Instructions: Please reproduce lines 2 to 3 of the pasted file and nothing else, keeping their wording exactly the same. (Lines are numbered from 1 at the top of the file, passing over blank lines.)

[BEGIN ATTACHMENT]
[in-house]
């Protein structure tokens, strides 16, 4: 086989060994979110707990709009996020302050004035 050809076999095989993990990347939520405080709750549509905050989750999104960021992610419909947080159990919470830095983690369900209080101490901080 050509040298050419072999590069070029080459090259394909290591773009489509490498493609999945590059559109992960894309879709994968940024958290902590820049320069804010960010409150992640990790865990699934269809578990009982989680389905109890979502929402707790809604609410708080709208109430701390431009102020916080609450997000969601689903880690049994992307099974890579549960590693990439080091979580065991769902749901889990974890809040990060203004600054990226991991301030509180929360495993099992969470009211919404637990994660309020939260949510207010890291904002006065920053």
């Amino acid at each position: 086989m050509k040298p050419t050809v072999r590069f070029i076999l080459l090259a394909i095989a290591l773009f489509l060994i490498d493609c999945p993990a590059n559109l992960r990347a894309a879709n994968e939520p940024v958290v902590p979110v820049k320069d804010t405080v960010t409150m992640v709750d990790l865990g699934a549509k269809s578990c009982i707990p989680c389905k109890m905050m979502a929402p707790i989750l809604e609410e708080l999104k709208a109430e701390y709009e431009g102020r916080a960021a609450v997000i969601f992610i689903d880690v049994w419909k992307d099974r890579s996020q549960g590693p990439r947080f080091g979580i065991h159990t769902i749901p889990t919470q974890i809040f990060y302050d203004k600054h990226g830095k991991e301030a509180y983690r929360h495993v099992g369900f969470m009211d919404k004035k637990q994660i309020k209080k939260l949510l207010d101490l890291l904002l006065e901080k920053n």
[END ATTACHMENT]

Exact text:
């Protein structure tokens, strides 16, 4: 086989060994979110707990709009996020302050004035 050809076999095989993990990347939520405080709750549509905050989750999104960021992610419909947080159990919470830095983690369900209080101490901080 050509040298050419072999590069070029080459090259394909290591773009489509490498493609999945590059559109992960894309879709994968940024958290902590820049320069804010960010409150992640990790865990699934269809578990009982989680389905109890979502929402707790809604609410708080709208109430701390431009102020916080609450997000969601689903880690049994992307099974890579549960590693990439080091979580065991769902749901889990974890809040990060203004600054990226991991301030509180929360495993099992969470009211919404637990994660309020939260949510207010890291904002006065920053």
């Amino acid at each position: 086989m050509k040298p050419t050809v072999r590069f070029i076999l080459l090259a394909i095989a290591l773009f489509l060994i490498d493609c999945p993990a590059n559109l992960r990347a894309a879709n994968e939520p940024v958290v902590p979110v820049k320069d804010t405080v960010t409150m992640v709750d990790l865990g699934a549509k269809s578990c009982i707990p989680c389905k109890m905050m979502a929402p707790i989750l809604e609410e708080l999104k709208a109430e701390y709009e431009g102020r916080a960021a609450v997000i969601f992610i689903d880690v049994w419909k992307d099974r890579s996020q549960g590693p990439r947080f080091g979580i065991h159990t769902i749901p889990t919470q974890i809040f990060y302050d203004k600054h990226g830095k991991e301030a509180y983690r929360h495993v099992g369900f969470m009211d919404k004035k637990q994660i309020k209080k939260l949510l207010d101490l890291l904002l006065e901080k920053n």